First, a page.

Kings of the Jungle, But Is the Monarchy at Risk?

By Leslie Woit June 9, 2015

Fast, ferocious and famously noble. Who would imagine that lions are among the most vulnerable creatures on the planet?

Nanai the lioness
Nanai the lioness is one of many lions at risk in Northeast Kenya. Photo submitted by the Ewaso Lions.

According to a small yet important grassroots conservation project called Ewaso Lions, at the current rate of loss, unless something is done, Kenya’s lions could be threatened in the near future.

“We definitely need parks, but most areas are too small for lions and they get into trouble when they move beyond them,” explains Shivani Bhalla, founder of Ewaso Lions. “Working with lions on community-run land is important for their conservation.”

The problem for lions is twofold: habitat loss combined with human confrontation – though rather than poaching, which so severely threatens other animals, lions are primarily threatened over livestock depredation. The northern Kenyan people are primarily pastoralists who raise sheep, goats and cows. In community areas, lions often kill livestock.

“This causes great resentment amongst the local people,” explains Bhalla. “And often people come and retaliate by killing lions.” In order to protect their livestock, pastoralists may retaliate by shooting, spearing or poisoning lions.

Under the leadership of Shivani Bhalla, PhD candidate at the University of Oxford and a National Geographic Explorer, Ewaso Lions focuses on research and education. This includes GPS tracking, camera traps and lion monitoring. “We monitor 40 lions in the region, each lion has been individually identified and we monitor them on a daily basis.”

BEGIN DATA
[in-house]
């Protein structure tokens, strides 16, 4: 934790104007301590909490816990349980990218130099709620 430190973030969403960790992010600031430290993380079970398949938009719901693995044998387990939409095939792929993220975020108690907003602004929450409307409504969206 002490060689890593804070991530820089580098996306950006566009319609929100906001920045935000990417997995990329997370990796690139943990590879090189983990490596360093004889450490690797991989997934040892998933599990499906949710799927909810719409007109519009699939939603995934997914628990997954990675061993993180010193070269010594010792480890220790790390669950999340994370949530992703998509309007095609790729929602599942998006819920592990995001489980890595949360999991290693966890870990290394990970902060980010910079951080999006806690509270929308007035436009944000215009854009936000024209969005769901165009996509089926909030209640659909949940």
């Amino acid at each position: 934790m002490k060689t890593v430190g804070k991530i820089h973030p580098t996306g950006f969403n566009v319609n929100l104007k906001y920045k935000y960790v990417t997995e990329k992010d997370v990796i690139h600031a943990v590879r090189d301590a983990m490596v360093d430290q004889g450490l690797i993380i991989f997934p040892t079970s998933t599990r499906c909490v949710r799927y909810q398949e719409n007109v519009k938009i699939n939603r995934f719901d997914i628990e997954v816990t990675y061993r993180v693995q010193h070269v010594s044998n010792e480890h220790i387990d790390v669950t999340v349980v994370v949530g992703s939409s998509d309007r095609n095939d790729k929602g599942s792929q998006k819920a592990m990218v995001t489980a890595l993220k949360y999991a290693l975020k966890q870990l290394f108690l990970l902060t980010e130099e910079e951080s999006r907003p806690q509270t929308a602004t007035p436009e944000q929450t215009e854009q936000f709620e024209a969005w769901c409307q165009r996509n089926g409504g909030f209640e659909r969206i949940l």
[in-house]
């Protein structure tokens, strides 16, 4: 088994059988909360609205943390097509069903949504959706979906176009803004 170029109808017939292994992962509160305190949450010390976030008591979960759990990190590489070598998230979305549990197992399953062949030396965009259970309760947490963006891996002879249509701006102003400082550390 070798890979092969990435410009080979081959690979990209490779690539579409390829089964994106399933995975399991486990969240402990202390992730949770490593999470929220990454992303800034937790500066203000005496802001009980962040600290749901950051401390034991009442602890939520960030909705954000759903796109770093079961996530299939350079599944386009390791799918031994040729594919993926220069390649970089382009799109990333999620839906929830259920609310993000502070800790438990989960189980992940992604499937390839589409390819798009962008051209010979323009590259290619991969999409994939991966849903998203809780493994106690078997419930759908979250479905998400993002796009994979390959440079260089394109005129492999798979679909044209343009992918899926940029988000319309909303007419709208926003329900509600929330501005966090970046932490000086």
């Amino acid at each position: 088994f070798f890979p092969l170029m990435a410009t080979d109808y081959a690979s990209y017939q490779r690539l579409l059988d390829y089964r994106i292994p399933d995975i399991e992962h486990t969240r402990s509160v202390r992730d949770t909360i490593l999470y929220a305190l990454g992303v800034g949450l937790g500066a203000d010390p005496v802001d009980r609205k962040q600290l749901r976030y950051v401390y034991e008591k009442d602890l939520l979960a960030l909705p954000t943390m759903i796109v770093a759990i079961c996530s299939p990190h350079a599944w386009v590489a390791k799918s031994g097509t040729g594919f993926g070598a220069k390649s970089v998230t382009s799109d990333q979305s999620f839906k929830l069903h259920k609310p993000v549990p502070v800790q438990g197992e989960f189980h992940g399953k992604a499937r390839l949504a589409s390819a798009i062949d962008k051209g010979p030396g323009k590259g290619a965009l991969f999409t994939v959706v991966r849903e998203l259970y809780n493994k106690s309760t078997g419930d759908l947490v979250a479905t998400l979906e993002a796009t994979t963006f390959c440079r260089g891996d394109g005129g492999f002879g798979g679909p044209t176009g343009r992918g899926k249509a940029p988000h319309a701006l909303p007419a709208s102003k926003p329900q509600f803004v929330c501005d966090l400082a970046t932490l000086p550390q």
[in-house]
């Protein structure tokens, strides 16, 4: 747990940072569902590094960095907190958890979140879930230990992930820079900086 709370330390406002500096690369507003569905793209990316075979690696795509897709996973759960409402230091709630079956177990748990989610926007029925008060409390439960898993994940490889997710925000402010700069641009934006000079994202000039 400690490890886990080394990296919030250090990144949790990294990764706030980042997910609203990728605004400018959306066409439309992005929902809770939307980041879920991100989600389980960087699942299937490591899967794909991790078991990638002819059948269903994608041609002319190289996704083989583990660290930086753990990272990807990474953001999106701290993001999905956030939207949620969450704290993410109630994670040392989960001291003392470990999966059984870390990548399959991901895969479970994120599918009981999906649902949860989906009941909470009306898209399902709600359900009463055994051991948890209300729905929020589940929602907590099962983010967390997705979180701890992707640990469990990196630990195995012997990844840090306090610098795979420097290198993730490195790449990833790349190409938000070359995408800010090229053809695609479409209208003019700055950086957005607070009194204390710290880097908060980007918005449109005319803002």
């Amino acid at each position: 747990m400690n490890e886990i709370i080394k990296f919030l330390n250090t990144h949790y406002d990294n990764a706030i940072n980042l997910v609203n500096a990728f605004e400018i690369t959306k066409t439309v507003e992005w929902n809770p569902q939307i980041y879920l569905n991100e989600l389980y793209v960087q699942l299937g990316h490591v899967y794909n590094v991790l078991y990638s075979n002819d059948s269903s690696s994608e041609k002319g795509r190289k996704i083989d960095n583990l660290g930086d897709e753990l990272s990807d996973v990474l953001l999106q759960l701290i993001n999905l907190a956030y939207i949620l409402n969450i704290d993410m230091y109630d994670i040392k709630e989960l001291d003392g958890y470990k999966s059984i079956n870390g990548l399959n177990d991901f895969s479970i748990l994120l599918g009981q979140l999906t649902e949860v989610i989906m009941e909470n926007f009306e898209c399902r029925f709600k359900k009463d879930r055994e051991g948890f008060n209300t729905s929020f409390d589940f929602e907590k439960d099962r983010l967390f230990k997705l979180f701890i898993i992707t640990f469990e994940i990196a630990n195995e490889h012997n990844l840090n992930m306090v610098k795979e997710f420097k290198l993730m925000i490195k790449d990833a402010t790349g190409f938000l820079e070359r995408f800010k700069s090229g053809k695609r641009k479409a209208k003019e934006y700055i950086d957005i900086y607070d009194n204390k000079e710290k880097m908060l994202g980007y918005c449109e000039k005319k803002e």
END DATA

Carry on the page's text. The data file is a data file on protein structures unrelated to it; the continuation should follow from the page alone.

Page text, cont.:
The human factor is a vital component of the programme’s success, including lion scouts who work in community areas. “They’re out every day patrolling the region collecting information on predators, livestock and ungulates to really see what are the factors that affect the lion population in this area. Is it other predators, is it people, is it changes in prey?”

team collaring the lion Lguret
Shivani Bhalla and her team collaring a lion named Lguret. Photo submitted by Ewaso Lions

Ewaso also uses “ambassadors” drawn from the local community. The Warrior Watch programme engages the local Samburu warriors, known as Morans.

“We realize the Morans had been previously neglected when it came to wildlife conservation decision-making, so we’ve engaged 18 warriors in four different conservancies.” Warriors collect information on predators and talk to communities about predator locations, so they can take their livestock away from those locations to avoid potential predator conflict. “They really have become wildlife ambassadors within their communities.”

To Learn More About Ewaso Lions

Ewaso Lions is the first project to conduct a formal research study on the lion population in Samburu, Kenya. Ewaso Lions’ community outreach and education programmes engage local people in conservation, provide training, find creative solutions to human-wildlife conflict and give back to the community.

A visit with the Ewaso Lions team can be arranged on your Micato Bespoke Safari or on select departures of the Hemingway Wing Safari.  To inquire about a visit, contact a Safari Specialist at Micato Safaris at 1-800-MICATO-1 or by email

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